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ByNWBC Council

The Growth and Development of Women-Owned Enterprises in the United States, 2002 – 2012: An Analysis of Trends from the U.S. Census Bureau’s Survey of Business Owners

Women continue to enter into the ranks of business ownership at rates exceeding the national average. Indeed, the rate at which women are launching businesses is on the rise.

  • As of 2012, there are nearly 10 million women-owned businesses[1] in the United States. These enterprises employ over eight million workers and generate over $1.4 trillion in revenues.
  • Between 2002 and 2012, the number of women-owned firms increased at a rate 2-1/2 times the national average (52% vs. 20%), employment in women-owned firms grew at a rate 4-1/2 times that of all firms (18% vs. just 4%), and the growth in revenues generated by women-owned firms paralleled that of all firms (up 51% compared to 48%).
  • The pace of business formation among women is on the rise. Between 1997 and 2002, the number of women-owned firms grew by 20%, as it did between 2002 and 2007. Then, between 2007 and 2012, the number of women-owned firms increased by 27% – a significant uptick in business start-ups.
  • On average, between 2002 and 2012, women launched an average of 928 net new firms each and every day. Within that ten-year period, there were an average of 714 net new women-owned firms per day between 2002 and 2007, and 1,143 per day between 2007 and 2012.

 

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ByNWBC Council

Statement on the Federal Government Meeting the 5% WOSB Goal

The U.S. Small Business Administration (SBA) just announced that the federal government has met the 5% government-wide prime contracting goal for spend with women-owned small businesses (WOSBs), defined as those that are at least 51 percent controlled by women, for the first time in fiscal year 2015. Maria Contreras-Sweet, Administrator of the SBA, along with Valerie Jarrett, Senior Advisor to the President, and Congresswoman Nydia Velazquez, Ranking Member of the House Small Business Committee, will share the news at the National Press Club this afternoon. Amanda Brown, Executive Director of the National Women’s Business Council, will be on the stage as well.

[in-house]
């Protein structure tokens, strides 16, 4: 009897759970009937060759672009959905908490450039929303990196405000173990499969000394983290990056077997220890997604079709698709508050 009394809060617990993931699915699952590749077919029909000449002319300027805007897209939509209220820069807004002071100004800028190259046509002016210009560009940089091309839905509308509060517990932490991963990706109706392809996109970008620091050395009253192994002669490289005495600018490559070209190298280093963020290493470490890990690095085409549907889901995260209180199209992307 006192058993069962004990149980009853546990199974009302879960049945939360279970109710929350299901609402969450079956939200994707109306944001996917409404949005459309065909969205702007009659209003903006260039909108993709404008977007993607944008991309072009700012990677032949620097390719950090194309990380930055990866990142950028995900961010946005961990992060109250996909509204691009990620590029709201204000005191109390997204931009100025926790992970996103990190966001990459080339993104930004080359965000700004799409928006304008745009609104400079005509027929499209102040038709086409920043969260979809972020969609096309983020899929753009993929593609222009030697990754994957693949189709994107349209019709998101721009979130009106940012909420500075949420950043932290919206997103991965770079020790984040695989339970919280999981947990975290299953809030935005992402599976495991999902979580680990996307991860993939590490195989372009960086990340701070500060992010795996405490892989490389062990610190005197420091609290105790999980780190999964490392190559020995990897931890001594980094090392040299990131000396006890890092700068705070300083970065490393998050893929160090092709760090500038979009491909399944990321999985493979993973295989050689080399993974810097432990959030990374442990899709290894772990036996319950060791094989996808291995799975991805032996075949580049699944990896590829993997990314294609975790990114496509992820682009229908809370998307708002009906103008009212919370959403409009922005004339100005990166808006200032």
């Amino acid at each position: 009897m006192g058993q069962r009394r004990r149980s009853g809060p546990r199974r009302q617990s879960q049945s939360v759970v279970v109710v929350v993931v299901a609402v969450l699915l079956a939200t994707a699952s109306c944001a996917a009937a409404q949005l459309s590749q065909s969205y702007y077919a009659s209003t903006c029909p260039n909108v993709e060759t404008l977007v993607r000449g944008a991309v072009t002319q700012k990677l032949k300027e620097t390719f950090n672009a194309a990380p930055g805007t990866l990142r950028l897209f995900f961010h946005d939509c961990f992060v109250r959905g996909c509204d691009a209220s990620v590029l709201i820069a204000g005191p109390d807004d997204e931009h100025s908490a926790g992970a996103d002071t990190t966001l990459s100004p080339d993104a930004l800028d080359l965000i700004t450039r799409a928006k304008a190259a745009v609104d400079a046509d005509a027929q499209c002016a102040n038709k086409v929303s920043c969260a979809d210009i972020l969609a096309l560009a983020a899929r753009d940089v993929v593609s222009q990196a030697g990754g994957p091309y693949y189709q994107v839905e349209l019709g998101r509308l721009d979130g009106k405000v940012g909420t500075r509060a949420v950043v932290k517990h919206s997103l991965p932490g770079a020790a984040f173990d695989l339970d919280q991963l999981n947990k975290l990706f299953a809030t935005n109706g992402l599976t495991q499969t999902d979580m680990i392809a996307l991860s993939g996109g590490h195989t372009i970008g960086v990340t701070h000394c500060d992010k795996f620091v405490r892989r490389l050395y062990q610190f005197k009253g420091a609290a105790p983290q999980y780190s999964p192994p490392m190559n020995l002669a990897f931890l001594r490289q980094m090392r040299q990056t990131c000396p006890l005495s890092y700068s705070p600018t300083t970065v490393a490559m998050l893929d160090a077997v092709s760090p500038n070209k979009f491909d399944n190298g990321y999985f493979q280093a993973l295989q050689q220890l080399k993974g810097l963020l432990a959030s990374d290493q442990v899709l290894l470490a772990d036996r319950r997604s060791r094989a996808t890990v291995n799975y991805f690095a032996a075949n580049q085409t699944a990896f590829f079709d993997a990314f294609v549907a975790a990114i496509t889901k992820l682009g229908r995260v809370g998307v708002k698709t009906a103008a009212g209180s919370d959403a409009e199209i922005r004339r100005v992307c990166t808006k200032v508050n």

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ByNWBC Council

The Next 31 Days…Women’s History Month!

Hello there — and happy Women’s History Month!

Every year, during the month of March, we celebrate the great contributions of women — because it is this history that reminds us that progress is a perpetual process embedded in the human spirit. We’ll be spending the next 31 days highlighting the legendary women entrepreneurs that have paved the way for the now 10 million women business owners in the country, and the aspiring boss ladies of the future. Please join us as we recognize amazing women and their profound impact as innovators, inventors, industry disruptors, and more.

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ByNWBC Council

An Analysis of Growth Trends of African American Women-owned Businesses

African American women-owned businesses have grown at a rate that is 2.5 times that of women-owned businesses in the United States. Between 2007 and 2012, women-owned businesses grew by 27%, which is, in itself, a huge accomplishment. A closer look at where the growth is happening reveals that African-American women-owned businesses grew an astonishing 67% in the same five year time period. Go back a little bit more, to 2002, and  African-American women-owned businesses have grown 178%, making them the fastest growing group of women business owners.

 

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ByNWBC Council